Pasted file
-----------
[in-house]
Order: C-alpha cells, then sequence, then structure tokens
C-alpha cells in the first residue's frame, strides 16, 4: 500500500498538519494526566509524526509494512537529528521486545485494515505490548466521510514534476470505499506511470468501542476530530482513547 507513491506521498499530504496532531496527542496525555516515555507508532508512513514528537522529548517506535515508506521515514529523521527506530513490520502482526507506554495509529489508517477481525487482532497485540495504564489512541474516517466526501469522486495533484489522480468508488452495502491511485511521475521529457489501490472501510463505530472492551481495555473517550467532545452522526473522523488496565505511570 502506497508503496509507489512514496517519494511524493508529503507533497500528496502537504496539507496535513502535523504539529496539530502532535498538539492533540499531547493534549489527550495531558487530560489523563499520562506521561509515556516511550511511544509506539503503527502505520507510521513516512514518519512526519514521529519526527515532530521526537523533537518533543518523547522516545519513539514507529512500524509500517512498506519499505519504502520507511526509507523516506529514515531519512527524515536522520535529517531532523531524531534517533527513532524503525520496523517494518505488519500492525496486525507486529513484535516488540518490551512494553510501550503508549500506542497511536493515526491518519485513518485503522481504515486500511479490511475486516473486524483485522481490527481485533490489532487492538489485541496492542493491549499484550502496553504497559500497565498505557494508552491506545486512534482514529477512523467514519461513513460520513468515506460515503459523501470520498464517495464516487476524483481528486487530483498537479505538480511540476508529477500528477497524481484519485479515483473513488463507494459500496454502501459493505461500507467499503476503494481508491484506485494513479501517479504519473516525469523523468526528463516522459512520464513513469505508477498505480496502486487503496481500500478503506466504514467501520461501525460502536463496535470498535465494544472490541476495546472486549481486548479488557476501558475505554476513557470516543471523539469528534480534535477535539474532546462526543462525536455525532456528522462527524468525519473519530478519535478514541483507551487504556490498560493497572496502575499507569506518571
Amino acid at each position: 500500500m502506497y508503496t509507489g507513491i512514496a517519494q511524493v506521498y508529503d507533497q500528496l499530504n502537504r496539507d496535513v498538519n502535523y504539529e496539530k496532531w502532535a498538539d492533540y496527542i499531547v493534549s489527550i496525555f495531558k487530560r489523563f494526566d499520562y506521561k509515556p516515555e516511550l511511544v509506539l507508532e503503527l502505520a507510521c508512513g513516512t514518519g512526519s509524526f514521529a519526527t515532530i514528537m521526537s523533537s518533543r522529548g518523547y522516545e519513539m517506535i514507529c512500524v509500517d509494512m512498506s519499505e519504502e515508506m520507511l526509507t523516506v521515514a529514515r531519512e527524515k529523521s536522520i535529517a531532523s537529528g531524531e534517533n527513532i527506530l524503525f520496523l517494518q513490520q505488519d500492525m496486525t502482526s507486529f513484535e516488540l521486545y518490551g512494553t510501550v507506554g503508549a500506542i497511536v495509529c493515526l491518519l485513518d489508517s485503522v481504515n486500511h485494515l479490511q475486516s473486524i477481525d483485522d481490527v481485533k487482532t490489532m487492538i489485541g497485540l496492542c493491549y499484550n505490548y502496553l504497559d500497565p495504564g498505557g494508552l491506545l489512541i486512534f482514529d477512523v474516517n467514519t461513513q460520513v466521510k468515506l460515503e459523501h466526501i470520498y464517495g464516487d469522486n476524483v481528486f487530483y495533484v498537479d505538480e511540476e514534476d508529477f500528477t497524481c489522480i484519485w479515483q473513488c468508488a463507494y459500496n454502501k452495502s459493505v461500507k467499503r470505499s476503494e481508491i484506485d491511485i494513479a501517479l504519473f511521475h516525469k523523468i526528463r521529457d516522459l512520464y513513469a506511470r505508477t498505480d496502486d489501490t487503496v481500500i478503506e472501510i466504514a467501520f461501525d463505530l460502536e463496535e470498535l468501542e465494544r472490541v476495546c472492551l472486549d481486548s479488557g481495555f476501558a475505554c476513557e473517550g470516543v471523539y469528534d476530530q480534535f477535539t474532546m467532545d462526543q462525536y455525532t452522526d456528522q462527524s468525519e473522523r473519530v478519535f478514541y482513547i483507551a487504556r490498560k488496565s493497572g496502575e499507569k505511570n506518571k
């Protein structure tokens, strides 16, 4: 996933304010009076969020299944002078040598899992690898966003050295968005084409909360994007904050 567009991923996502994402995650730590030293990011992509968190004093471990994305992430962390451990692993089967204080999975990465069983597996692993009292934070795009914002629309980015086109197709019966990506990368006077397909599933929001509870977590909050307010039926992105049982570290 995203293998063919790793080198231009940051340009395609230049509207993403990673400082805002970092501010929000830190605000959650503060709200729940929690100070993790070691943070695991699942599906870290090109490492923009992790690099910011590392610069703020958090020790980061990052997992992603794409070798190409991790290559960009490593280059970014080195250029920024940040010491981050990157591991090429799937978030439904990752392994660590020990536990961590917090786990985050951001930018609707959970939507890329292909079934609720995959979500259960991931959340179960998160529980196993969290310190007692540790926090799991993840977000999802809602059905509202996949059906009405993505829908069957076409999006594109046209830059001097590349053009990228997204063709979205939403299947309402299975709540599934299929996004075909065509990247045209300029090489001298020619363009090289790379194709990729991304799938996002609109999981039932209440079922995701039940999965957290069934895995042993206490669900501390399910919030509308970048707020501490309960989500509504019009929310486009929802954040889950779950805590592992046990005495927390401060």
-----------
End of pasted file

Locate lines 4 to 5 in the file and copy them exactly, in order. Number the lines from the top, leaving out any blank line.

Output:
Amino acid at each position: 500500500m502506497y508503496t509507489g507513491i512514496a517519494q511524493v506521498y508529503d507533497q500528496l499530504n502537504r496539507d496535513v498538519n502535523y504539529e496539530k496532531w502532535a498538539d492533540y496527542i499531547v493534549s489527550i496525555f495531558k487530560r489523563f494526566d499520562y506521561k509515556p516515555e516511550l511511544v509506539l507508532e503503527l502505520a507510521c508512513g513516512t514518519g512526519s509524526f514521529a519526527t515532530i514528537m521526537s523533537s518533543r522529548g518523547y522516545e519513539m517506535i514507529c512500524v509500517d509494512m512498506s519499505e519504502e515508506m520507511l526509507t523516506v521515514a529514515r531519512e527524515k529523521s536522520i535529517a531532523s537529528g531524531e534517533n527513532i527506530l524503525f520496523l517494518q513490520q505488519d500492525m496486525t502482526s507486529f513484535e516488540l521486545y518490551g512494553t510501550v507506554g503508549a500506542i497511536v495509529c493515526l491518519l485513518d489508517s485503522v481504515n486500511h485494515l479490511q475486516s473486524i477481525d483485522d481490527v481485533k487482532t490489532m487492538i489485541g497485540l496492542c493491549y499484550n505490548y502496553l504497559d500497565p495504564g498505557g494508552l491506545l489512541i486512534f482514529d477512523v474516517n467514519t461513513q460520513v466521510k468515506l460515503e459523501h466526501i470520498y464517495g464516487d469522486n476524483v481528486f487530483y495533484v498537479d505538480e511540476e514534476d508529477f500528477t497524481c489522480i484519485w479515483q473513488c468508488a463507494y459500496n454502501k452495502s459493505v461500507k467499503r470505499s476503494e481508491i484506485d491511485i494513479a501517479l504519473f511521475h516525469k523523468i526528463r521529457d516522459l512520464y513513469a506511470r505508477t498505480d496502486d489501490t487503496v481500500i478503506e472501510i466504514a467501520f461501525d463505530l460502536e463496535e470498535l468501542e465494544r472490541v476495546c472492551l472486549d481486548s479488557g481495555f476501558a475505554c476513557e473517550g470516543v471523539y469528534d476530530q480534535f477535539t474532546m467532545d462526543q462525536y455525532t452522526d456528522q462527524s468525519e473522523r473519530v478519535f478514541y482513547i483507551a487504556r490498560k488496565s493497572g496502575e499507569k505511570n506518571k
């Protein structure tokens, strides 16, 4: 996933304010009076969020299944002078040598899992690898966003050295968005084409909360994007904050 567009991923996502994402995650730590030293990011992509968190004093471990994305992430962390451990692993089967204080999975990465069983597996692993009292934070795009914002629309980015086109197709019966990506990368006077397909599933929001509870977590909050307010039926992105049982570290 995203293998063919790793080198231009940051340009395609230049509207993403990673400082805002970092501010929000830190605000959650503060709200729940929690100070993790070691943070695991699942599906870290090109490492923009992790690099910011590392610069703020958090020790980061990052997992992603794409070798190409991790290559960009490593280059970014080195250029920024940040010491981050990157591991090429799937978030439904990752392994660590020990536990961590917090786990985050951001930018609707959970939507890329292909079934609720995959979500259960991931959340179960998160529980196993969290310190007692540790926090799991993840977000999802809602059905509202996949059906009405993505829908069957076409999006594109046209830059001097590349053009990228997204063709979205939403299947309402299975709540599934299929996004075909065509990247045209300029090489001298020619363009090289790379194709990729991304799938996002609109999981039932209440079922995701039940999965957290069934895995042993206490669900501390399910919030509308970048707020501490309960989500509504019009929310486009929802954040889950779950805590592992046990005495927390401060």